Use project tools for transparency

Even if you have never used them before, start now. There are a plethora of easy to use (and even free) tools out there. Consider Asana, Basecamp, or Trello for starters. Make sure there are rules of engagement defined for each toolset. For example, Slack is to be used only for quick communication and not to be used to assign tasks.

These above-referenced project tools have drag-and-drop interfaces where you and others can create deliverables and move them to different stages of completeness. Use these as a visual for checking in with staff.

Staff members can see the progress others are making, assign someone else a task once their part is complete, and keep track of deadlines.

Use video for calls and collaboration when possible

fusionSpan has a “video ready” policy for all staff. That doesn’t mean we have to be ready for a photoshoot, but it means that we should be on camera for every meeting and ready to share our camera and screen at any time as needed.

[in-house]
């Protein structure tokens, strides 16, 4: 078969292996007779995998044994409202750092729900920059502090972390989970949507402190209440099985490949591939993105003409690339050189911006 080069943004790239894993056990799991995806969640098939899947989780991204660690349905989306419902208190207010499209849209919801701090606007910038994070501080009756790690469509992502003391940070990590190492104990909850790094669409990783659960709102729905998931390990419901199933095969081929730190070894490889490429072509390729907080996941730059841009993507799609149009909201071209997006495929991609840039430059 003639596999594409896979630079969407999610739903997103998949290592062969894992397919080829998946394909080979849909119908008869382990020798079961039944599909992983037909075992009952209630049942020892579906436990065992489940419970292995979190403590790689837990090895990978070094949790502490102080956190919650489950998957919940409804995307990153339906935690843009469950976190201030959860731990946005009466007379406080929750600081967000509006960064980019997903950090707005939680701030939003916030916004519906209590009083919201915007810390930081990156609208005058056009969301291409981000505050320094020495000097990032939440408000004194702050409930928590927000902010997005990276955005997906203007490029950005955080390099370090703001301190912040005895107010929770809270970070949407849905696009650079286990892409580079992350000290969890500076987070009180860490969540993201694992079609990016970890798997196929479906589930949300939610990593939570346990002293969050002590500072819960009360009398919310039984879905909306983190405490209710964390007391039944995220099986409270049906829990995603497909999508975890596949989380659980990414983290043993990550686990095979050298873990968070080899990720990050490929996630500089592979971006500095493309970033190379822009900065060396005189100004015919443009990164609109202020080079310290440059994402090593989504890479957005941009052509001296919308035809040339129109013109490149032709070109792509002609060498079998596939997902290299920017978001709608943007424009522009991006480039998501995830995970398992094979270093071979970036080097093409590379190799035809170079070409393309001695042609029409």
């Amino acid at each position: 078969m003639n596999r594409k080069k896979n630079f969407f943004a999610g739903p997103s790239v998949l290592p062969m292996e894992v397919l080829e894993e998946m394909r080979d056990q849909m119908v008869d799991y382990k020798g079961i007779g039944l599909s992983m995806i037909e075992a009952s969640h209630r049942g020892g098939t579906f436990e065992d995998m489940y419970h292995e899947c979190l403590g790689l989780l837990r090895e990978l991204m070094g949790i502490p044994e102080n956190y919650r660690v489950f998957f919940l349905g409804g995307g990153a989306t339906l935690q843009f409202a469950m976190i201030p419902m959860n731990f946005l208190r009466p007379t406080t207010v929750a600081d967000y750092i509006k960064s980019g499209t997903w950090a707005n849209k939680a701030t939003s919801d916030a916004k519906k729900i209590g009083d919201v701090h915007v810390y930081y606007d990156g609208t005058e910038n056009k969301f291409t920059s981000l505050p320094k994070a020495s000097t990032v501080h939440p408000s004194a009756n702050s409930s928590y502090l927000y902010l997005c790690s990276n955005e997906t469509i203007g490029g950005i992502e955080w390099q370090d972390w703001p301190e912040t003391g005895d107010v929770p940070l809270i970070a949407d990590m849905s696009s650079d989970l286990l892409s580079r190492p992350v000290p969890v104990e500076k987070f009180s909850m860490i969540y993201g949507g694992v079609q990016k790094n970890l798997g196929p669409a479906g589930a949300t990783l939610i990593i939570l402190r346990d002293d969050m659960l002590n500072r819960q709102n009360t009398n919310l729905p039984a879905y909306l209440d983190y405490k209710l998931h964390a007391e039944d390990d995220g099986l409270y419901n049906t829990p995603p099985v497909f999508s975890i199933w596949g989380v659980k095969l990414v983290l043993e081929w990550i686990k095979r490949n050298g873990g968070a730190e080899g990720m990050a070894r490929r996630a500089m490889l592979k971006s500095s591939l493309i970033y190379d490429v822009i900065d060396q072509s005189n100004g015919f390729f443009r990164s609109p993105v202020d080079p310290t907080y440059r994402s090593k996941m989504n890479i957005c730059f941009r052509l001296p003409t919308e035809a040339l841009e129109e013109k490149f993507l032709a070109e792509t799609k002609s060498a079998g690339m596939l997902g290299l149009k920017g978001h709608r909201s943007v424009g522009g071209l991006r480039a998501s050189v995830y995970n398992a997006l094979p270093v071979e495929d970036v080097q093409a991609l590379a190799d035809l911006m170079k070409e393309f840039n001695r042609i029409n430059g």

While not everyone might have a camera, it is very important to see folks face to face. We also find that this increases accountability. It can be easy to push comments back and forth in the void of email or instant messaging. Video increases accountability and can help you identify team members who may be struggling.

Have clear deadlines and expectations daily

The recent shift related to COVID-19 forced a lot of remote work before organizations were ready. This is a critical time to develop new habits if they do not already exist and to stick with standing obligations when at all possible.

Keep your meetings whether internal or external, if at all possible. Keep the same work schedule and, if not, have a documented work schedule with your team. For example, in this particular circumstance team members may be trading off childcare with a spouse or working earlier or later than usual. Try to get a sense of when and how much everyone can work and ask them to keep you updated.

Start and finish your day by checking in